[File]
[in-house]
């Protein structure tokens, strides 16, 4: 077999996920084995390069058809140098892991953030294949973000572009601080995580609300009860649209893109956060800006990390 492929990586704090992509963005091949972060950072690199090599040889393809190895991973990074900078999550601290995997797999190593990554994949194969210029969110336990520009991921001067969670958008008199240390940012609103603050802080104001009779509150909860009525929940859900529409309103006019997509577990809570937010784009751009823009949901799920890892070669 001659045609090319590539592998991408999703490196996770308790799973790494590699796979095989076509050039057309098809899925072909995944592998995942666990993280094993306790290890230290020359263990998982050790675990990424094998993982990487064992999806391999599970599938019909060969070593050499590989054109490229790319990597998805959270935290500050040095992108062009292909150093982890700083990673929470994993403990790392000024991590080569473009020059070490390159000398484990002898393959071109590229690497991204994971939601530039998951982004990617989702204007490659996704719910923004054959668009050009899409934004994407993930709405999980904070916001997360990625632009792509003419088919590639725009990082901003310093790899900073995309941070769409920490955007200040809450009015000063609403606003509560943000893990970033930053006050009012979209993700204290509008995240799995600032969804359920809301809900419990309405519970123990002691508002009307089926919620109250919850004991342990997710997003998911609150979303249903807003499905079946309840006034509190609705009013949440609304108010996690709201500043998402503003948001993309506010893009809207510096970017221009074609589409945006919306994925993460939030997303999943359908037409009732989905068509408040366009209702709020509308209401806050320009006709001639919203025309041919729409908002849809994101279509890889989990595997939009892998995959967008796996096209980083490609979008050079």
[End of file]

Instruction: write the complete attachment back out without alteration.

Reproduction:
[in-house]
């Protein structure tokens, strides 16, 4: 077999996920084995390069058809140098892991953030294949973000572009601080995580609300009860649209893109956060800006990390 492929990586704090992509963005091949972060950072690199090599040889393809190895991973990074900078999550601290995997797999190593990554994949194969210029969110336990520009991921001067969670958008008199240390940012609103603050802080104001009779509150909860009525929940859900529409309103006019997509577990809570937010784009751009823009949901799920890892070669 001659045609090319590539592998991408999703490196996770308790799973790494590699796979095989076509050039057309098809899925072909995944592998995942666990993280094993306790290890230290020359263990998982050790675990990424094998993982990487064992999806391999599970599938019909060969070593050499590989054109490229790319990597998805959270935290500050040095992108062009292909150093982890700083990673929470994993403990790392000024991590080569473009020059070490390159000398484990002898393959071109590229690497991204994971939601530039998951982004990617989702204007490659996704719910923004054959668009050009899409934004994407993930709405999980904070916001997360990625632009792509003419088919590639725009990082901003310093790899900073995309941070769409920490955007200040809450009015000063609403606003509560943000893990970033930053006050009012979209993700204290509008995240799995600032969804359920809301809900419990309405519970123990002691508002009307089926919620109250919850004991342990997710997003998911609150979303249903807003499905079946309840006034509190609705009013949440609304108010996690709201500043998402503003948001993309506010893009809207510096970017221009074609589409945006919306994925993460939030997303999943359908037409009732989905068509408040366009209702709020509308209401806050320009006709001639919203025309041919729409908002849809994101279509890889989990595997939009892998995959967008796996096209980083490609979008050079």